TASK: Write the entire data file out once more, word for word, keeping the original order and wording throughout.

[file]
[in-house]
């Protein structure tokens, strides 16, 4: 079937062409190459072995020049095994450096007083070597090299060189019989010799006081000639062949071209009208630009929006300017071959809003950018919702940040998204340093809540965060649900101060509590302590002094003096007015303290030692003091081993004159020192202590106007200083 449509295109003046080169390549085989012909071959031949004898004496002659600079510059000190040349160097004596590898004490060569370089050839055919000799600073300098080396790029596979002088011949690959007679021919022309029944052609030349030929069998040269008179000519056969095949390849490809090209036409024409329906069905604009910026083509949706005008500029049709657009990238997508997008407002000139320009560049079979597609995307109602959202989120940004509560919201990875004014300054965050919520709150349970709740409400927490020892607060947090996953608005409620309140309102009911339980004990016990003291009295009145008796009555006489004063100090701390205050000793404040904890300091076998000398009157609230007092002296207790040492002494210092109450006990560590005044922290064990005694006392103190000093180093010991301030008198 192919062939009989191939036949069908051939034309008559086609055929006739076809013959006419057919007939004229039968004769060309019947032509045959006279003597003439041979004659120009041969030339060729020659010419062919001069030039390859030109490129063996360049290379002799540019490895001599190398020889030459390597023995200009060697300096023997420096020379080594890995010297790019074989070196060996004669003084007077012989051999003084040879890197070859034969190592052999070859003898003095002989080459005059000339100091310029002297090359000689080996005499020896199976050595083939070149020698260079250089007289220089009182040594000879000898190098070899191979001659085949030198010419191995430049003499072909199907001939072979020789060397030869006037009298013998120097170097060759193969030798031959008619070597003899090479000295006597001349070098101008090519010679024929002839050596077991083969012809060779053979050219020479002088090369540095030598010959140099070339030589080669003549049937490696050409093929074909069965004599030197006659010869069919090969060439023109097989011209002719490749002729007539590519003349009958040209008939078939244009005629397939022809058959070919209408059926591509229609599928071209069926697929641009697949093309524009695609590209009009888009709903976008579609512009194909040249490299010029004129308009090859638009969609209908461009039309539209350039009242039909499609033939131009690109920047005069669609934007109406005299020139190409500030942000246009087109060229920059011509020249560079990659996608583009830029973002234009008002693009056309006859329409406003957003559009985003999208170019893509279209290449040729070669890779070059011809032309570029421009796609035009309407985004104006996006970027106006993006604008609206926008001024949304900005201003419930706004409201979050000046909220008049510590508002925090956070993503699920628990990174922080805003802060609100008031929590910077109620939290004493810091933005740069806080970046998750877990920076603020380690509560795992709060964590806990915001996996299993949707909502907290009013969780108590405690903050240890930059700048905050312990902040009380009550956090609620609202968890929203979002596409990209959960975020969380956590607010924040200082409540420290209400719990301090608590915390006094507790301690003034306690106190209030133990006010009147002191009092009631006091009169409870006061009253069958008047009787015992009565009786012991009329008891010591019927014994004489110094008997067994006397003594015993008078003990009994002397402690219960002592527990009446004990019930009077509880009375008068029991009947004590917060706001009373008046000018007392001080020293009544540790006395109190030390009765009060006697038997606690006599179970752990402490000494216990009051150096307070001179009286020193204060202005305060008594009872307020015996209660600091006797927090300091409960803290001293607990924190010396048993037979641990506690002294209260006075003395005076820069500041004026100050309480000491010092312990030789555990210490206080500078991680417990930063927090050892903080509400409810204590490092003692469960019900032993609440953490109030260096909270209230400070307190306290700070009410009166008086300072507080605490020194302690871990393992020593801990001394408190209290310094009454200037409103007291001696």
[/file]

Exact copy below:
[in-house]
């Protein structure tokens, strides 16, 4: 079937062409190459072995020049095994450096007083070597090299060189019989010799006081000639062949071209009208630009929006300017071959809003950018919702940040998204340093809540965060649900101060509590302590002094003096007015303290030692003091081993004159020192202590106007200083 449509295109003046080169390549085989012909071959031949004898004496002659600079510059000190040349160097004596590898004490060569370089050839055919000799600073300098080396790029596979002088011949690959007679021919022309029944052609030349030929069998040269008179000519056969095949390849490809090209036409024409329906069905604009910026083509949706005008500029049709657009990238997508997008407002000139320009560049079979597609995307109602959202989120940004509560919201990875004014300054965050919520709150349970709740409400927490020892607060947090996953608005409620309140309102009911339980004990016990003291009295009145008796009555006489004063100090701390205050000793404040904890300091076998000398009157609230007092002296207790040492002494210092109450006990560590005044922290064990005694006392103190000093180093010991301030008198 192919062939009989191939036949069908051939034309008559086609055929006739076809013959006419057919007939004229039968004769060309019947032509045959006279003597003439041979004659120009041969030339060729020659010419062919001069030039390859030109490129063996360049290379002799540019490895001599190398020889030459390597023995200009060697300096023997420096020379080594890995010297790019074989070196060996004669003084007077012989051999003084040879890197070859034969190592052999070859003898003095002989080459005059000339100091310029002297090359000689080996005499020896199976050595083939070149020698260079250089007289220089009182040594000879000898190098070899191979001659085949030198010419191995430049003499072909199907001939072979020789060397030869006037009298013998120097170097060759193969030798031959008619070597003899090479000295006597001349070098101008090519010679024929002839050596077991083969012809060779053979050219020479002088090369540095030598010959140099070339030589080669003549049937490696050409093929074909069965004599030197006659010869069919090969060439023109097989011209002719490749002729007539590519003349009958040209008939078939244009005629397939022809058959070919209408059926591509229609599928071209069926697929641009697949093309524009695609590209009009888009709903976008579609512009194909040249490299010029004129308009090859638009969609209908461009039309539209350039009242039909499609033939131009690109920047005069669609934007109406005299020139190409500030942000246009087109060229920059011509020249560079990659996608583009830029973002234009008002693009056309006859329409406003957003559009985003999208170019893509279209290449040729070669890779070059011809032309570029421009796609035009309407985004104006996006970027106006993006604008609206926008001024949304900005201003419930706004409201979050000046909220008049510590508002925090956070993503699920628990990174922080805003802060609100008031929590910077109620939290004493810091933005740069806080970046998750877990920076603020380690509560795992709060964590806990915001996996299993949707909502907290009013969780108590405690903050240890930059700048905050312990902040009380009550956090609620609202968890929203979002596409990209959960975020969380956590607010924040200082409540420290209400719990301090608590915390006094507790301690003034306690106190209030133990006010009147002191009092009631006091009169409870006061009253069958008047009787015992009565009786012991009329008891010591019927014994004489110094008997067994006397003594015993008078003990009994002397402690219960002592527990009446004990019930009077509880009375008068029991009947004590917060706001009373008046000018007392001080020293009544540790006395109190030390009765009060006697038997606690006599179970752990402490000494216990009051150096307070001179009286020193204060202005305060008594009872307020015996209660600091006797927090300091409960803290001293607990924190010396048993037979641990506690002294209260006075003395005076820069500041004026100050309480000491010092312990030789555990210490206080500078991680417990930063927090050892903080509400409810204590490092003692469960019900032993609440953490109030260096909270209230400070307190306290700070009410009166008086300072507080605490020194302690871990393992020593801990001394408190209290310094009454200037409103007291001696």